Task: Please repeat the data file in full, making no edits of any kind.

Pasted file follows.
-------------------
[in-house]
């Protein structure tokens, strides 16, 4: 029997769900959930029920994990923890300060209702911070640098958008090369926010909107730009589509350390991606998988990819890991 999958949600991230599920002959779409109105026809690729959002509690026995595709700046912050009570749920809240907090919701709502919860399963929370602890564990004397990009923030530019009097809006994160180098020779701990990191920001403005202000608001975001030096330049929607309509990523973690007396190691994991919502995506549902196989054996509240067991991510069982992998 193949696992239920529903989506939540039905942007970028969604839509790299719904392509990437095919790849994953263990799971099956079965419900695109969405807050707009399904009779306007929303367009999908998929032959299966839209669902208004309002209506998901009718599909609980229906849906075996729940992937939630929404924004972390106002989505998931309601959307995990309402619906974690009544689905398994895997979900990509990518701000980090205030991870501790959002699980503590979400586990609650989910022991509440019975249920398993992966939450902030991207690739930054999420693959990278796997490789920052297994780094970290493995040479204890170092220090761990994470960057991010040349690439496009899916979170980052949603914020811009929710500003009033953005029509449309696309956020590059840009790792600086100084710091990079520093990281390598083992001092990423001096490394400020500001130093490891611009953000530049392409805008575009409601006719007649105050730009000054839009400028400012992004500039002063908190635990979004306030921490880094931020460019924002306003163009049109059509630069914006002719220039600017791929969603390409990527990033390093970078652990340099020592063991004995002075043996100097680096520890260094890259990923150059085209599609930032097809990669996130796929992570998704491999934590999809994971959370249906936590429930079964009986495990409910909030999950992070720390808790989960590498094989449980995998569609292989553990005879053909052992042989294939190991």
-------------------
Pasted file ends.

[in-house]
């Protein structure tokens, strides 16, 4: 029997769900959930029920994990923890300060209702911070640098958008090369926010909107730009589509350390991606998988990819890991 999958949600991230599920002959779409109105026809690729959002509690026995595709700046912050009570749920809240907090919701709502919860399963929370602890564990004397990009923030530019009097809006994160180098020779701990990191920001403005202000608001975001030096330049929607309509990523973690007396190691994991919502995506549902196989054996509240067991991510069982992998 193949696992239920529903989506939540039905942007970028969604839509790299719904392509990437095919790849994953263990799971099956079965419900695109969405807050707009399904009779306007929303367009999908998929032959299966839209669902208004309002209506998901009718599909609980229906849906075996729940992937939630929404924004972390106002989505998931309601959307995990309402619906974690009544689905398994895997979900990509990518701000980090205030991870501790959002699980503590979400586990609650989910022991509440019975249920398993992966939450902030991207690739930054999420693959990278796997490789920052297994780094970290493995040479204890170092220090761990994470960057991010040349690439496009899916979170980052949603914020811009929710500003009033953005029509449309696309956020590059840009790792600086100084710091990079520093990281390598083992001092990423001096490394400020500001130093490891611009953000530049392409805008575009409601006719007649105050730009000054839009400028400012992004500039002063908190635990979004306030921490880094931020460019924002306003163009049109059509630069914006002719220039600017791929969603390409990527990033390093970078652990340099020592063991004995002075043996100097680096520890260094890259990923150059085209599609930032097809990669996130796929992570998704491999934590999809994971959370249906936590429930079964009986495990409910909030999950992070720390808790989960590498094989449980995998569609292989553990005879053909052992042989294939190991």